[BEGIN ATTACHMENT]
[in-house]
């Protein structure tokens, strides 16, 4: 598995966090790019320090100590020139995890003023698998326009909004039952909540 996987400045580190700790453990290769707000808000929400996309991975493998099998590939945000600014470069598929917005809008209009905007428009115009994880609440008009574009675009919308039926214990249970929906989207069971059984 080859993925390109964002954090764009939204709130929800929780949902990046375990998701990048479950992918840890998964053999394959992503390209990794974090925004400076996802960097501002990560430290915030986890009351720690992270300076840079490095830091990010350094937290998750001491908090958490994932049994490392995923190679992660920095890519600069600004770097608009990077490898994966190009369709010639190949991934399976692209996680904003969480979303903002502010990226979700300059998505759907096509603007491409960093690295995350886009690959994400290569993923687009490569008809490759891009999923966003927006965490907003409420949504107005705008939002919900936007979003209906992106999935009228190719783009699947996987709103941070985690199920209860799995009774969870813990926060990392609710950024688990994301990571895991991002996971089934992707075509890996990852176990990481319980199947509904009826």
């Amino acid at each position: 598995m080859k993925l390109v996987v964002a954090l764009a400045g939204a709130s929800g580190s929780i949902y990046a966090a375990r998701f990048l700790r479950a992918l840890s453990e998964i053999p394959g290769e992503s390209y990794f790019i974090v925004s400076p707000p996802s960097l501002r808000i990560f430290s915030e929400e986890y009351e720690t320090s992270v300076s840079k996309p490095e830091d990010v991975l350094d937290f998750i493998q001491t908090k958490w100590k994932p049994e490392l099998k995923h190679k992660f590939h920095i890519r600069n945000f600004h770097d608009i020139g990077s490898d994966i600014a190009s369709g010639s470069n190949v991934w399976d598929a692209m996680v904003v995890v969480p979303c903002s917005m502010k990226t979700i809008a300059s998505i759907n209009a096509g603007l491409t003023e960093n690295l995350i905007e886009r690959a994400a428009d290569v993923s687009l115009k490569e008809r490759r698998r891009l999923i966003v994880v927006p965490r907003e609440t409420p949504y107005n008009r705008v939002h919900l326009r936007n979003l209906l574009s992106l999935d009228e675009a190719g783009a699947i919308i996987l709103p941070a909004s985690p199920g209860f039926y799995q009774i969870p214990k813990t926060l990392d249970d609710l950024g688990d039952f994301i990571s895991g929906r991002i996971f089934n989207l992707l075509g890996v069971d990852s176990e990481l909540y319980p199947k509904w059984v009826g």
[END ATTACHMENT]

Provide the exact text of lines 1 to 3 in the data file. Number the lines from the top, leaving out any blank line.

[in-house]
């Protein structure tokens, strides 16, 4: 598995966090790019320090100590020139995890003023698998326009909004039952909540 996987400045580190700790453990290769707000808000929400996309991975493998099998590939945000600014470069598929917005809008209009905007428009115009994880609440008009574009675009919308039926214990249970929906989207069971059984 080859993925390109964002954090764009939204709130929800929780949902990046375990998701990048479950992918840890998964053999394959992503390209990794974090925004400076996802960097501002990560430290915030986890009351720690992270300076840079490095830091990010350094937290998750001491908090958490994932049994490392995923190679992660920095890519600069600004770097608009990077490898994966190009369709010639190949991934399976692209996680904003969480979303903002502010990226979700300059998505759907096509603007491409960093690295995350886009690959994400290569993923687009490569008809490759891009999923966003927006965490907003409420949504107005705008939002919900936007979003209906992106999935009228190719783009699947996987709103941070985690199920209860799995009774969870813990926060990392609710950024688990994301990571895991991002996971089934992707075509890996990852176990990481319980199947509904009826």
């Amino acid at each position: 598995m080859k993925l390109v996987v964002a954090l764009a400045g939204a709130s929800g580190s929780i949902y990046a966090a375990r998701f990048l700790r479950a992918l840890s453990e998964i053999p394959g290769e992503s390209y990794f790019i974090v925004s400076p707000p996802s960097l501002r808000i990560f430290s915030e929400e986890y009351e720690t320090s992270v300076s840079k996309p490095e830091d990010v991975l350094d937290f998750i493998q001491t908090k958490w100590k994932p049994e490392l099998k995923h190679k992660f590939h920095i890519r600069n945000f600004h770097d608009i020139g990077s490898d994966i600014a190009s369709g010639s470069n190949v991934w399976d598929a692209m996680v904003v995890v969480p979303c903002s917005m502010k990226t979700i809008a300059s998505i759907n209009a096509g603007l491409t003023e960093n690295l995350i905007e886009r690959a994400a428009d290569v993923s687009l115009k490569e008809r490759r698998r891009l999923i966003v994880v927006p965490r907003e609440t409420p949504y107005n008009r705008v939002h919900l326009r936007n979003l209906l574009s992106l999935d009228e675009a190719g783009a699947i919308i996987l709103p941070a909004s985690p199920g209860f039926y799995q009774i969870p214990k813990t926060l990392d249970d609710l950024g688990d039952f994301i990571s895991g929906r991002i996971f089934n989207l992707l075509g890996v069971d990852s176990e990481l909540y319980p199947k509904w059984v009826g």